Fried Hot Tamales

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sauceman
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2005/06/21 21:46:16 (permalink)

Fried Hot Tamales

We were in Indianola, Mississippi, earlier this month for the groundbreaking of the B.B. King Museum and made our first visit to The Bourbon Mall near Leland. It's way out in the cotton country, in an old commissary built right after the 1927 Mississippi River flood. We had some fine catfish and red snapper. And the appetizer that draws the most attention, the Delta being such a hotbed of tamale culture, is fried hot tamales, served with ranch dressing. I won't say they are an improvement over the traditional way of serving a tamale, but they're a novelty I'd never come across and one I'd order again. And I highly recommend a visit to The Bourbon Mall.

Fred Sauceman
Johnson City, Tennessee
#1

11 Replies Related Threads

    carlton pierre
    Double Chili Cheeseburger
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    RE: Fried Hot Tamales 2005/06/22 17:05:46 (permalink)
    Fred, sounds like a neat experience, though I can't picture what the mall is like. Is it like a modern mall from any major city, or something different.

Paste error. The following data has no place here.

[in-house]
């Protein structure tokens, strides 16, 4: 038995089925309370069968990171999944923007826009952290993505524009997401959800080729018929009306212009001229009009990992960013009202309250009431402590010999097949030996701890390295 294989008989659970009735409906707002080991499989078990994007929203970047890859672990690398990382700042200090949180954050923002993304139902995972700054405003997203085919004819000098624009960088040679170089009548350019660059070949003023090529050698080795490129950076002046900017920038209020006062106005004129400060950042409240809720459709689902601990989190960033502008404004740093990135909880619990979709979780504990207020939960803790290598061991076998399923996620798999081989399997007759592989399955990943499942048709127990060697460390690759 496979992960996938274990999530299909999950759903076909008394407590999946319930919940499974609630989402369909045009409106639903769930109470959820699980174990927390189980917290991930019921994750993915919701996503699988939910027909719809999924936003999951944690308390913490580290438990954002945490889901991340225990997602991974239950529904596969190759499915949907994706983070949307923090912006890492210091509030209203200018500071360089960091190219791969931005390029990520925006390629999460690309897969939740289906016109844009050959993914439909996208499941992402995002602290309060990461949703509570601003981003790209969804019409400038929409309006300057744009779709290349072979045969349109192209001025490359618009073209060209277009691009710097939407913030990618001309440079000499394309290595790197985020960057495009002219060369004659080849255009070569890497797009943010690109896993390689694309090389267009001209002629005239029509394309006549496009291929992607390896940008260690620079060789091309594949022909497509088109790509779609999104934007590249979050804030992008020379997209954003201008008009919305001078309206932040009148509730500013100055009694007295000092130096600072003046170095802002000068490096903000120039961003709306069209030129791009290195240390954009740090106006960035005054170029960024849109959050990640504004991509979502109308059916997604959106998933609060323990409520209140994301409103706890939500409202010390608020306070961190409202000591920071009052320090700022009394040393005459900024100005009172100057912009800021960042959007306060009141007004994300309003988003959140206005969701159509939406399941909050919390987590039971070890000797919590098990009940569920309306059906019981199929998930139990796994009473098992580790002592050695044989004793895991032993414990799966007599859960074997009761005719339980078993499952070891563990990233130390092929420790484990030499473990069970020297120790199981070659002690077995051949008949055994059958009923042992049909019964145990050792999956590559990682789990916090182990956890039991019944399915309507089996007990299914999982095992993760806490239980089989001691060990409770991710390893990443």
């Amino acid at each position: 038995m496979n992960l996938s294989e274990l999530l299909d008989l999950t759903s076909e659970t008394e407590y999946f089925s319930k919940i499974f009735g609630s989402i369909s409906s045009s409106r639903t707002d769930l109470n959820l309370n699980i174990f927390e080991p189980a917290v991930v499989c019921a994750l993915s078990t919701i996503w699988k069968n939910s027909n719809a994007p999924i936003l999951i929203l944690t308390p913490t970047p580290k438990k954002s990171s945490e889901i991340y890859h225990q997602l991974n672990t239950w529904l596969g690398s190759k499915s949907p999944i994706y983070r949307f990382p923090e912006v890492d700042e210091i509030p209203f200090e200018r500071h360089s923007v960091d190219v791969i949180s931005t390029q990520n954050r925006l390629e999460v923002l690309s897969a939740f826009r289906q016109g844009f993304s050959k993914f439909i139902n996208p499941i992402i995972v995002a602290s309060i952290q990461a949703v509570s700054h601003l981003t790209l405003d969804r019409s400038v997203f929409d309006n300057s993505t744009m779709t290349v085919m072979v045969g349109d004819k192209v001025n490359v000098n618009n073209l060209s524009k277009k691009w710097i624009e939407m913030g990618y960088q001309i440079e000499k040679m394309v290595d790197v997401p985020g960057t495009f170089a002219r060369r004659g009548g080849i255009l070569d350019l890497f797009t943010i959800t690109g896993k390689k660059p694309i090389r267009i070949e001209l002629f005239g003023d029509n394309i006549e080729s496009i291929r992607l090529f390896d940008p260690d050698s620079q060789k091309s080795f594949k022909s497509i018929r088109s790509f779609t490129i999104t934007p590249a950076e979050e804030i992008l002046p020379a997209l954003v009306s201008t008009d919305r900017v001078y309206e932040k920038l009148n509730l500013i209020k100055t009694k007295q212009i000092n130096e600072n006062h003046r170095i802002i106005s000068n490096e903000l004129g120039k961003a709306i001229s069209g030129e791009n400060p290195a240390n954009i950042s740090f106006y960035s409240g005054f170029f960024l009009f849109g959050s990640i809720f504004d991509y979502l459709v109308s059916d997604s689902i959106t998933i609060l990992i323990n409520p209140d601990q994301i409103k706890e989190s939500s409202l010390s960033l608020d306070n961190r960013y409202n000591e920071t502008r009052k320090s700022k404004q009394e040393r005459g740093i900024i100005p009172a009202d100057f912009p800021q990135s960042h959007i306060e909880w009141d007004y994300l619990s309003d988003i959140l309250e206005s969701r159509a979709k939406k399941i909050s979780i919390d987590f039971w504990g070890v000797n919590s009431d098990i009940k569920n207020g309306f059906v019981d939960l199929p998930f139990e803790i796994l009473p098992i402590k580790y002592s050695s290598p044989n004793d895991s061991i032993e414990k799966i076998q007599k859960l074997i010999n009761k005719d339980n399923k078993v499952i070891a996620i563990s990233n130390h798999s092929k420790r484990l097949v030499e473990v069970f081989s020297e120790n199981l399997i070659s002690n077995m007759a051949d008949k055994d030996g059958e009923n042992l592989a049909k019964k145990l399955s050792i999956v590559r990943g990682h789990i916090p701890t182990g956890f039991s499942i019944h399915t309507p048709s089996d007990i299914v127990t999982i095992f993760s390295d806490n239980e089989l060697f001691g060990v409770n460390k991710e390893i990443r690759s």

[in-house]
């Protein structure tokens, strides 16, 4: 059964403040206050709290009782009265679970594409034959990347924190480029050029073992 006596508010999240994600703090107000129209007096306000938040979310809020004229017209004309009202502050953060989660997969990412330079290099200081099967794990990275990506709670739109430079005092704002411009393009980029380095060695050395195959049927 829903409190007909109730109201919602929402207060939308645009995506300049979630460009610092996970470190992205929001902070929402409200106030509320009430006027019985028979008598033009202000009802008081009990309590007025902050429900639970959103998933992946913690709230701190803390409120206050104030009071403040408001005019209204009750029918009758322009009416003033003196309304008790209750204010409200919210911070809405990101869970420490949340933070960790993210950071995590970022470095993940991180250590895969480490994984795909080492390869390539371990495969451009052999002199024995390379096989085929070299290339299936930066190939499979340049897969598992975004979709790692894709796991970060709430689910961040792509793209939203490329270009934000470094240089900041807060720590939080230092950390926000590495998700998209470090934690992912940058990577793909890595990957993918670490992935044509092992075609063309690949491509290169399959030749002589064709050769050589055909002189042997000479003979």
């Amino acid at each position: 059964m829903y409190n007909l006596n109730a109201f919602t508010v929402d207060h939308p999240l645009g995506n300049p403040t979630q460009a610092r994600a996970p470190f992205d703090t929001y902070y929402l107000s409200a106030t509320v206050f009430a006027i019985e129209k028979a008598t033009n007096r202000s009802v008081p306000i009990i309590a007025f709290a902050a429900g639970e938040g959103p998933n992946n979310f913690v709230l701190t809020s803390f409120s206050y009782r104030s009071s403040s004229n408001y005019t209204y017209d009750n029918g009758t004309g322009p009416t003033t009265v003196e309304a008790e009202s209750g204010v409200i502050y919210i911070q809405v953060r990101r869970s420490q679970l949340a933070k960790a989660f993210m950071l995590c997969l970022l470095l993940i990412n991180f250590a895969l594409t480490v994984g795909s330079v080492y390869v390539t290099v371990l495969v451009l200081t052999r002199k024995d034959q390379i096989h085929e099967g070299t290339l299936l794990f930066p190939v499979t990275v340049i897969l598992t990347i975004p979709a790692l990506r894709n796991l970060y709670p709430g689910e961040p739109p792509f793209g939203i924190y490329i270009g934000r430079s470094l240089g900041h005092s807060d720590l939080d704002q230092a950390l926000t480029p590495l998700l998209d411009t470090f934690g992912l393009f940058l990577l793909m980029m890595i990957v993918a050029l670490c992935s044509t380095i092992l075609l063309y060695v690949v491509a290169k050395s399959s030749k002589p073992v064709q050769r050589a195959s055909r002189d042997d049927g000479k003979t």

I may get to that area the week of July 4th. It's one of my favorite areas to visit and I'm hoping on one visit to see the Mississippi John Hurt museum, which is simply the house he lived in.
    #2
    sauceman
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    RE: Fried Hot Tamales 2005/06/22 20:47:41 (permalink)
    They use the term "mall" in a comic sense. It's an old plantation commissary.
    #3
    1bbqboy
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    RE: Fried Hot Tamales 2005/06/22 20:51:31 (permalink)
    Fred, how do you deep fry a tamale? In the husk? I'm a deep fried taco man, but tamals are a new one on me.
    #4
    sauceman
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    RE: Fried Hot Tamales 2005/06/22 21:05:12 (permalink)
    I didn't inquire about the process, but we were guessing they just rolled the unwrapped tamale in some flour and plunged it very briefly into hot oil. Long enough to create a little crispness on the outside, but not long enough to make the whole thing disintegrate. That's just a guess on my part, though.
    #5
    Sundancer7
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    RE: Fried Hot Tamales 2005/06/23 10:46:57 (permalink)
    I traveled the Mississippi Delta recently and it seemed that every town, small or large had a lot of tamale places. I wonder why?

    Knoxville only has one. I have never tried it but Sauceman and Carlton Pierre has and both reported it was very good.

    Paul E. Smith
    Knoxville, TN
    #6
    6star
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    RE: Fried Hot Tamales 2005/06/23 11:36:02 (permalink)
    If you are interested in their menu and some pictures of the Bourbon Mall, here is their website: http://www.bourbonmall.com/
    #7